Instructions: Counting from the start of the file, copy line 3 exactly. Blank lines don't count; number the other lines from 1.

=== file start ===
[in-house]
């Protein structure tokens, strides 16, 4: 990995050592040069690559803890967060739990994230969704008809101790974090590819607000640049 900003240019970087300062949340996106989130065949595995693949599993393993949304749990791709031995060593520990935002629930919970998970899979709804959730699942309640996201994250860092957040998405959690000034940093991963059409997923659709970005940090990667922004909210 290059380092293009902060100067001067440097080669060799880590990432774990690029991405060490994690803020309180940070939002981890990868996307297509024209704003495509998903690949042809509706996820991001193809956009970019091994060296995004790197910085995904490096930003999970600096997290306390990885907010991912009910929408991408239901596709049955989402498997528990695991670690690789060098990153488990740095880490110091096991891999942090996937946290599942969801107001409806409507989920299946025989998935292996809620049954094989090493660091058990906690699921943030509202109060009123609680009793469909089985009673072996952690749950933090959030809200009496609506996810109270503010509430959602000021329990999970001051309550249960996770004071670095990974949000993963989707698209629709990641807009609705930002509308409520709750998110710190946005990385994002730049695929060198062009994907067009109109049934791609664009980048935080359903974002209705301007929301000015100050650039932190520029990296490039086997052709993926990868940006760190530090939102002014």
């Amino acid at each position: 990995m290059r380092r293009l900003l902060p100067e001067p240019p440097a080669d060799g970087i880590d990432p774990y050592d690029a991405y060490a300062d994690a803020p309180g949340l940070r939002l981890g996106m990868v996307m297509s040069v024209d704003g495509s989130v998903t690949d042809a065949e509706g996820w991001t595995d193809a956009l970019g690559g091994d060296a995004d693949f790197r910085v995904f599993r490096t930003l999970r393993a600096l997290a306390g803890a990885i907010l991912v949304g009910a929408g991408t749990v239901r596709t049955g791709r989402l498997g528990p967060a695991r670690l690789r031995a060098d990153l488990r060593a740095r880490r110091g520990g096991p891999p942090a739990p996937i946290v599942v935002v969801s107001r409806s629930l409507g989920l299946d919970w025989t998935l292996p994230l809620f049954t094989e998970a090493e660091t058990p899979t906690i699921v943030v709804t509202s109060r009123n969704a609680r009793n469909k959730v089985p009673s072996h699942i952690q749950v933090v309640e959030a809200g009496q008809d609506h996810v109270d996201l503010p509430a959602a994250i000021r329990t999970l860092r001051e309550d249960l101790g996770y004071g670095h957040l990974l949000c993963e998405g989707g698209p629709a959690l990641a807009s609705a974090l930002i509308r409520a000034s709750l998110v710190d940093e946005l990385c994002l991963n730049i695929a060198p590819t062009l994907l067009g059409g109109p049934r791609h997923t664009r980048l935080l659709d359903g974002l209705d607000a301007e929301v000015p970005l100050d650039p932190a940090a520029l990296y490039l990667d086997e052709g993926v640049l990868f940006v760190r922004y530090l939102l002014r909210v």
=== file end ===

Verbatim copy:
């Amino acid at each position: 990995m290059r380092r293009l900003l902060p100067e001067p240019p440097a080669d060799g970087i880590d990432p774990y050592d690029a991405y060490a300062d994690a803020p309180g949340l940070r939002l981890g996106m990868v996307m297509s040069v024209d704003g495509s989130v998903t690949d042809a065949e509706g996820w991001t595995d193809a956009l970019g690559g091994d060296a995004d693949f790197r910085v995904f599993r490096t930003l999970r393993a600096l997290a306390g803890a990885i907010l991912v949304g009910a929408g991408t749990v239901r596709t049955g791709r989402l498997g528990p967060a695991r670690l690789r031995a060098d990153l488990r060593a740095r880490r110091g520990g096991p891999p942090a739990p996937i946290v599942v935002v969801s107001r409806s629930l409507g989920l299946d919970w025989t998935l292996p994230l809620f049954t094989e998970a090493e660091t058990p899979t906690i699921v943030v709804t509202s109060r009123n969704a609680r009793n469909k959730v089985p009673s072996h699942i952690q749950v933090v309640e959030a809200g009496q008809d609506h996810v109270d996201l503010p509430a959602a994250i000021r329990t999970l860092r001051e309550d249960l101790g996770y004071g670095h957040l990974l949000c993963e998405g989707g698209p629709a959690l990641a807009s609705a974090l930002i509308r409520a000034s709750l998110v710190d940093e946005l990385c994002l991963n730049i695929a060198p590819t062009l994907l067009g059409g109109p049934r791609h997923t664009r980048l935080l659709d359903g974002l209705d607000a301007e929301v000015p970005l100050d650039p932190a940090a520029l990296y490039l990667d086997e052709g993926v640049l990868f940006v760190r922004y530090l939102l002014r909210v």